What’s the Best Ratio of Calories for Muscle Gain?

Calories for Muscle Gain

If you want to gain muscle, then you need to train hard and get plenty of sleep and rest, but you also need to make sure you’re taking in enough calories. Beyond just eating enough, though, does it matter how you divide up your calories?

In particular, what’s the best ratio of calories for muscle gain?

Let’s look at the factors involved.


The heart of any muscle-building eating program is your protein intake. Protein provides the building blocks for muscle (and for just about every other body tissue) in the form of the the essential amino acids.

That’s why you need to make sure you get enough protein each day, and at each meal.

How much?

Opinions vary, but a good rule of thumb that has served strength athletes well for decades is to shoot for about one gram of protein per pound of bodyweight per day.  If we consider a typical 150-pound man trying to build muscle, then, he would target about 150 grams of high-quality, complete protein per day.

At 4 calories per gram, that works out to 600 calories of protein per day. If we assume he’s eating around 2000 calories per day, that would be 30% of his calories from protein.

Carbohydrates and Fats

If you’ve been around the iron game for any length of time, you know there is a TON of debate around whether high-fat or high-carbohydrate diets are better for losing fat or gaining muscle. Even science can’t decide, as some studies show that low-fat is superior for fat loss, while others point to low-carbs. Still others say it’s a toss-up.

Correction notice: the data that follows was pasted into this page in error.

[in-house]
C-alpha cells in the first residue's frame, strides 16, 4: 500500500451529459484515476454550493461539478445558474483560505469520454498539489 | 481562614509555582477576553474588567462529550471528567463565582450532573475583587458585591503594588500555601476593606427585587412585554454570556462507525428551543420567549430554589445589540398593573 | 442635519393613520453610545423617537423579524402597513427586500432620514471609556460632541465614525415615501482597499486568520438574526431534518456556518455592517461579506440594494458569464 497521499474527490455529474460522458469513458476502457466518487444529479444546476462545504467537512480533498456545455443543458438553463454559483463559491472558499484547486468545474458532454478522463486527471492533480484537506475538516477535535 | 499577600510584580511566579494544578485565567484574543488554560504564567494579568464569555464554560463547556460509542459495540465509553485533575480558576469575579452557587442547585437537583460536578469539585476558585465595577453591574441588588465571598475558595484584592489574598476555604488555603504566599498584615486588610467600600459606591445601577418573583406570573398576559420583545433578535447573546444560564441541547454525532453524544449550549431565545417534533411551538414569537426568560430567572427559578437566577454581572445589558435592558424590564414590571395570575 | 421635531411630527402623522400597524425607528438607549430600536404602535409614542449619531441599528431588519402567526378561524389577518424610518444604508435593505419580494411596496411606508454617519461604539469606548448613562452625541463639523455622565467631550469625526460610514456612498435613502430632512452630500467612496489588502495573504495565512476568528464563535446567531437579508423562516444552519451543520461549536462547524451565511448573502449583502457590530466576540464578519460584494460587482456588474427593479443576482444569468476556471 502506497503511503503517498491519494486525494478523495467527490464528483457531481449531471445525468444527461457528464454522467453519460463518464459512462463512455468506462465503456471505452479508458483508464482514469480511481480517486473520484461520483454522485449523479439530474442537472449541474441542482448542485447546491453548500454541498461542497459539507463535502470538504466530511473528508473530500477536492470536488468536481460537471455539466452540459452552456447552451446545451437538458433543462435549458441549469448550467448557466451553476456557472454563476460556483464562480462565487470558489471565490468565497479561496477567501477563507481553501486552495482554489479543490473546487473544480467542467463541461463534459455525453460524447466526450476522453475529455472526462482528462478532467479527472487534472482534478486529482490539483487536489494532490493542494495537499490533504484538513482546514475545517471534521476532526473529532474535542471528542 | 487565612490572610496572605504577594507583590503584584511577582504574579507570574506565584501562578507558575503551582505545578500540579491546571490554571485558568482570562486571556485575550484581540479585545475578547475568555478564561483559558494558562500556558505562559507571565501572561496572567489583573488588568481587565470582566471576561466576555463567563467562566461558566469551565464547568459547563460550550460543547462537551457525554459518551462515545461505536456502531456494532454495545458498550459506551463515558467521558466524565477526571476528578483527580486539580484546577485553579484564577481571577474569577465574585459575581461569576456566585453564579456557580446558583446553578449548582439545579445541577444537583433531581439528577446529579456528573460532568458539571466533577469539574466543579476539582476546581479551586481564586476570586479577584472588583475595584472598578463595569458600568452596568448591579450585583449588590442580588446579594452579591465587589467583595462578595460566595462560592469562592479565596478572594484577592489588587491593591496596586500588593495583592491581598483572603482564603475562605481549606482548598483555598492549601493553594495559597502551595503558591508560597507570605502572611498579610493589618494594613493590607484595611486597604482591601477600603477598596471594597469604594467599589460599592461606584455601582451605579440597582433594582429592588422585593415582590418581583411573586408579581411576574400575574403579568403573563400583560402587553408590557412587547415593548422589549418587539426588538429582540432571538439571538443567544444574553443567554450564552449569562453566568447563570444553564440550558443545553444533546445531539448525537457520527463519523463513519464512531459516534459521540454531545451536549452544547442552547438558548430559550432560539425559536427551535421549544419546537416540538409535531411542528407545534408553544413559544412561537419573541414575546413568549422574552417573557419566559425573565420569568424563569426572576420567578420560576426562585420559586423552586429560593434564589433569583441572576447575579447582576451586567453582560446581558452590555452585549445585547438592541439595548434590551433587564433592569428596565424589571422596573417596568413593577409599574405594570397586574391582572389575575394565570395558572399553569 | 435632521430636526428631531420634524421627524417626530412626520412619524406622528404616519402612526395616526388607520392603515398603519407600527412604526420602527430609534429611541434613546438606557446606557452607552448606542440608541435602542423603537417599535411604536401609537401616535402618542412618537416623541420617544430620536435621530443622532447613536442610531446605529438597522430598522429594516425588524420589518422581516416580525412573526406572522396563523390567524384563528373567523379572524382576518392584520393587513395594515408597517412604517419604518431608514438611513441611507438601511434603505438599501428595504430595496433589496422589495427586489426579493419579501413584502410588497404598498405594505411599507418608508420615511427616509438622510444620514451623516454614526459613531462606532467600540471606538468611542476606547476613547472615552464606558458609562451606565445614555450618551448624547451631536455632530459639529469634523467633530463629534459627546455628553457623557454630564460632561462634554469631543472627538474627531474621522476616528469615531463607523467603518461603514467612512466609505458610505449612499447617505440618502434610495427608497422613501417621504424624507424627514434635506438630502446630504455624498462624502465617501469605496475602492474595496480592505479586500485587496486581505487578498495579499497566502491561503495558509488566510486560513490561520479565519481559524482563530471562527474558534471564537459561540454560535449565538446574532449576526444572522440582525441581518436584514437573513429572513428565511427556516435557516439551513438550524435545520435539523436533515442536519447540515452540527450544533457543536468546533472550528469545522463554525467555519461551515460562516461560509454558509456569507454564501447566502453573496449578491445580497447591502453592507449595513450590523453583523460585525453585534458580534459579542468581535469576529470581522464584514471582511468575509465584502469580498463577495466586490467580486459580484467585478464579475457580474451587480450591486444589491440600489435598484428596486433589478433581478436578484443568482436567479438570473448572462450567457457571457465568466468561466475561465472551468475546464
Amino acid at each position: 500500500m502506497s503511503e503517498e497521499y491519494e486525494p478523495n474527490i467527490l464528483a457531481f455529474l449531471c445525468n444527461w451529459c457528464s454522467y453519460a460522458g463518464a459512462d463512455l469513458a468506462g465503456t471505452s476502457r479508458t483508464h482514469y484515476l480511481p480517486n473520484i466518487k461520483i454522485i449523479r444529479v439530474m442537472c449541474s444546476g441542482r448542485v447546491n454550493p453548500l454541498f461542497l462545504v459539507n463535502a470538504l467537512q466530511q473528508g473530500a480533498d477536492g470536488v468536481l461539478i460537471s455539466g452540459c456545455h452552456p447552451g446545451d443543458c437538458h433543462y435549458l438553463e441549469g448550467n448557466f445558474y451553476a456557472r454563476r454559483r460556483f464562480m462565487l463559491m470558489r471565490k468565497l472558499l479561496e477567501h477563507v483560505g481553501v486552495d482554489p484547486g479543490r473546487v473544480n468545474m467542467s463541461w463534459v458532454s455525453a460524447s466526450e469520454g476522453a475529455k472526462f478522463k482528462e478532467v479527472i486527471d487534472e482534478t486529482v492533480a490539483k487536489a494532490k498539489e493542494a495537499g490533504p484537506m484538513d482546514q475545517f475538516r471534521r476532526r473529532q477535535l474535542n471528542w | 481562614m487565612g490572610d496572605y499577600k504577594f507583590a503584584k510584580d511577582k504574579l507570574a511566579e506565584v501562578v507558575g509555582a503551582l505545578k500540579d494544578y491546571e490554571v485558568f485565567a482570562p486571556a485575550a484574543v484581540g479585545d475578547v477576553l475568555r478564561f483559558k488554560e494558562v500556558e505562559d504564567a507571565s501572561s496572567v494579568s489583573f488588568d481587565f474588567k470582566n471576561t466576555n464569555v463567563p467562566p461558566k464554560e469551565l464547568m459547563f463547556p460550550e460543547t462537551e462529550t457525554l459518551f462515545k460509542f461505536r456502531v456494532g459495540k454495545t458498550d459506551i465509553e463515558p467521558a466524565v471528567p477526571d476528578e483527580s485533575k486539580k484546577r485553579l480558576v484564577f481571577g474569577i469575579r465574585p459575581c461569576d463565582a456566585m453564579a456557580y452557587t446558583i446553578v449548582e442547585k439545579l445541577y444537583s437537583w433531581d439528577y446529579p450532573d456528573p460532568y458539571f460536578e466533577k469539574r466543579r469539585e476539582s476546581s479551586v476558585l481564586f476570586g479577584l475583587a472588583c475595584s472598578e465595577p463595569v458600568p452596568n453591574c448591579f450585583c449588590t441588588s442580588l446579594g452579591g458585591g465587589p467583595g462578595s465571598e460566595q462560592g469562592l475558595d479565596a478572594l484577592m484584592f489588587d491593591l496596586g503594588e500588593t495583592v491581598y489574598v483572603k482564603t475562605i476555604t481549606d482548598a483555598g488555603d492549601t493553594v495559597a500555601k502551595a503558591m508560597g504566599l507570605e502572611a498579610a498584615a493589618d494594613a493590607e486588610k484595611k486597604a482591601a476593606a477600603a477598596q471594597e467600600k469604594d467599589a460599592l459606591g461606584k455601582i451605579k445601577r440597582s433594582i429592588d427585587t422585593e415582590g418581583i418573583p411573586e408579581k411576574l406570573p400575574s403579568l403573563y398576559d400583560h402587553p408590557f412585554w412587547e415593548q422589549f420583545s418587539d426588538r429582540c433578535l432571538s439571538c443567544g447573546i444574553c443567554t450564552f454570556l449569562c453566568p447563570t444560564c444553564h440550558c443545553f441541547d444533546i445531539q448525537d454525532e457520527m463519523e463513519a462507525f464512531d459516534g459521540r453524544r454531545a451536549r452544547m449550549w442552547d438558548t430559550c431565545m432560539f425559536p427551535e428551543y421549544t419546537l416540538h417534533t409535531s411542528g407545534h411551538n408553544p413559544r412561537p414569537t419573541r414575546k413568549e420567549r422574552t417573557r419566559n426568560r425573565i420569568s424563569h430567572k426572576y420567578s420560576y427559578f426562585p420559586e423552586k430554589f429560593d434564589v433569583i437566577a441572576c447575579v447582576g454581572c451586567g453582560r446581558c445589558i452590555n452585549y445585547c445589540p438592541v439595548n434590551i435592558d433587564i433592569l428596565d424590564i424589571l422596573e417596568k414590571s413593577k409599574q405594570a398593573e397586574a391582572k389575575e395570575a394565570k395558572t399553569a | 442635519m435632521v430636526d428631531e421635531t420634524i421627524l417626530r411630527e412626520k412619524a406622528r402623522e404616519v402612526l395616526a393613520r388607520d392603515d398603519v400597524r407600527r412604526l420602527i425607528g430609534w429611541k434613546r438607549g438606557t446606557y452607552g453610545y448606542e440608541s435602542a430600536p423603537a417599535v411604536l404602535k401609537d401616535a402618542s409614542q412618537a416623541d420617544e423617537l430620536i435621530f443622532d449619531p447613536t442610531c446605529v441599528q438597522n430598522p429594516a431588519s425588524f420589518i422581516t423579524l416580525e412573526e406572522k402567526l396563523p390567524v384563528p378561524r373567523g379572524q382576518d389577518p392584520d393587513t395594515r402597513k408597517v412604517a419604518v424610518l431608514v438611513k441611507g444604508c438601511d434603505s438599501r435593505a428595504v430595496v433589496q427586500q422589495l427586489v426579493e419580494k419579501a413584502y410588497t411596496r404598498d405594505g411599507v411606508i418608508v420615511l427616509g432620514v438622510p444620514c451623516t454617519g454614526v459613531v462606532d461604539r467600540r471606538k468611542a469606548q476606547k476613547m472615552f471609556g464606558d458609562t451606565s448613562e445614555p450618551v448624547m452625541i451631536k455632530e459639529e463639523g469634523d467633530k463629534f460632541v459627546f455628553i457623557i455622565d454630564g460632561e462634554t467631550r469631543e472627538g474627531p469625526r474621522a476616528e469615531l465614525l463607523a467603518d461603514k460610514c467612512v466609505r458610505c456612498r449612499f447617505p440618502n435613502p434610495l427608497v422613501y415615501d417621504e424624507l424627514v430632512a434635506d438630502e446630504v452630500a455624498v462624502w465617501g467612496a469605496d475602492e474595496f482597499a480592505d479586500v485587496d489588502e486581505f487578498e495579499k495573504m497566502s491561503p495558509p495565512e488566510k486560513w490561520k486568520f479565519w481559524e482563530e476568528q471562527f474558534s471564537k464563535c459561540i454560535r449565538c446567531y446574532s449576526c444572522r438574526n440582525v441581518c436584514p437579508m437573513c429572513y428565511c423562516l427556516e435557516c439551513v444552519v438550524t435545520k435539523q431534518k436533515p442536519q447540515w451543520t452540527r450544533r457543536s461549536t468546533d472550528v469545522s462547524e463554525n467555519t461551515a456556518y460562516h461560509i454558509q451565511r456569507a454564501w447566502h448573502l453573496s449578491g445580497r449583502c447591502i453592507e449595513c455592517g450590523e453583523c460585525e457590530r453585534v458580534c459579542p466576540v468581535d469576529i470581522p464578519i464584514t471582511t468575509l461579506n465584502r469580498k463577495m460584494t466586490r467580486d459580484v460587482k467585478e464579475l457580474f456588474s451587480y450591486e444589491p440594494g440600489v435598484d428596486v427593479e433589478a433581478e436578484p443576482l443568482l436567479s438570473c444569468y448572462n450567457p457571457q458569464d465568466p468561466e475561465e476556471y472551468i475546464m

When you’re trying to build muscle, though, you should consider that carbohydrates in the form of glycogen stored in your muscles are the preferred energy source for muscular contractions. Since you need intense muscular contractions to build muscle, it makes some sense that you would prioritize high-quality, complex carbs in your diet.

But you also need essential fatty acids to stay healthy and aid tissue repair.

So what’s the best ratio for gaining muscle? A good place to start for many lifters is about 45% of calories from carbs and 25% from fats

If you feel stringy and can’t get a pump at that level, you may need to go heavier on the carbs OR bump up your calories. On the other hand, if you feel puffy all the time or start noticing blood sugar fluctuations, then you might need to lean towards dietary fat a bit more.

What’s Best for YOU?

Keep in mind that some people are overly sensitive to carbs or may even have diabetes. Others might struggle with high cholesterol or a family history of heart disease.

In those cases, specialized diets will be the best and only viable option to ensure future health. Regardless of whether you have a known condition or not, you need to talk with your doctor and have a complete physical before you embark on any dietary changes.

For most healthy lifters, though, a focus on quality proteins with a decent balance between complex carbs and essential fatty acids will be the right ticket to support your muscle-growth efforts.

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